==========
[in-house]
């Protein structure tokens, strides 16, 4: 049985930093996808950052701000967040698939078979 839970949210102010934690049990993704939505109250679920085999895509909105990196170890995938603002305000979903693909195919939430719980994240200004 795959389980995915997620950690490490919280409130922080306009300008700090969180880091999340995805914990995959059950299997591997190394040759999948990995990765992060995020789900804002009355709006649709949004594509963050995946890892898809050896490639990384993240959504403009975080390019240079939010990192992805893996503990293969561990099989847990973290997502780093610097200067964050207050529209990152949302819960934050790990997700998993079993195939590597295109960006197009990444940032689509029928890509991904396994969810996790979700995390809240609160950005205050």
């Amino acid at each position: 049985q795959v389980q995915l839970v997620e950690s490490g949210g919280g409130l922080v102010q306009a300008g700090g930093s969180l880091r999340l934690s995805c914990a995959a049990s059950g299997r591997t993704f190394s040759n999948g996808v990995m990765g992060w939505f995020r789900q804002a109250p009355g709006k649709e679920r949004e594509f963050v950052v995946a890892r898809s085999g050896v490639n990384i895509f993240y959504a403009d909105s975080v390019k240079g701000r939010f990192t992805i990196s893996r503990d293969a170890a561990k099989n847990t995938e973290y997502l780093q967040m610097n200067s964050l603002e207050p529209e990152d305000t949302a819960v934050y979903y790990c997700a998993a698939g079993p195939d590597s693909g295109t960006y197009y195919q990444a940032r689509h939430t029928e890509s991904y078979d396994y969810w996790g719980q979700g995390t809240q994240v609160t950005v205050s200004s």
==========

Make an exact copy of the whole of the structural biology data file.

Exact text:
[in-house]
């Protein structure tokens, strides 16, 4: 049985930093996808950052701000967040698939078979 839970949210102010934690049990993704939505109250679920085999895509909105990196170890995938603002305000979903693909195919939430719980994240200004 795959389980995915997620950690490490919280409130922080306009300008700090969180880091999340995805914990995959059950299997591997190394040759999948990995990765992060995020789900804002009355709006649709949004594509963050995946890892898809050896490639990384993240959504403009975080390019240079939010990192992805893996503990293969561990099989847990973290997502780093610097200067964050207050529209990152949302819960934050790990997700998993079993195939590597295109960006197009990444940032689509029928890509991904396994969810996790979700995390809240609160950005205050």
């Amino acid at each position: 049985q795959v389980q995915l839970v997620e950690s490490g949210g919280g409130l922080v102010q306009a300008g700090g930093s969180l880091r999340l934690s995805c914990a995959a049990s059950g299997r591997t993704f190394s040759n999948g996808v990995m990765g992060w939505f995020r789900q804002a109250p009355g709006k649709e679920r949004e594509f963050v950052v995946a890892r898809s085999g050896v490639n990384i895509f993240y959504a403009d909105s975080v390019k240079g701000r939010f990192t992805i990196s893996r503990d293969a170890a561990k099989n847990t995938e973290y997502l780093q967040m610097n200067s964050l603002e207050p529209e990152d305000t949302a819960v934050y979903y790990c997700a998993a698939g079993p195939d590597s693909g295109t960006y197009y195919q990444a940032r689509h939430t029928e890509s991904y078979d396994y969810w996790g719980q979700g995390t809240q994240v609160t950005v205050s200004s």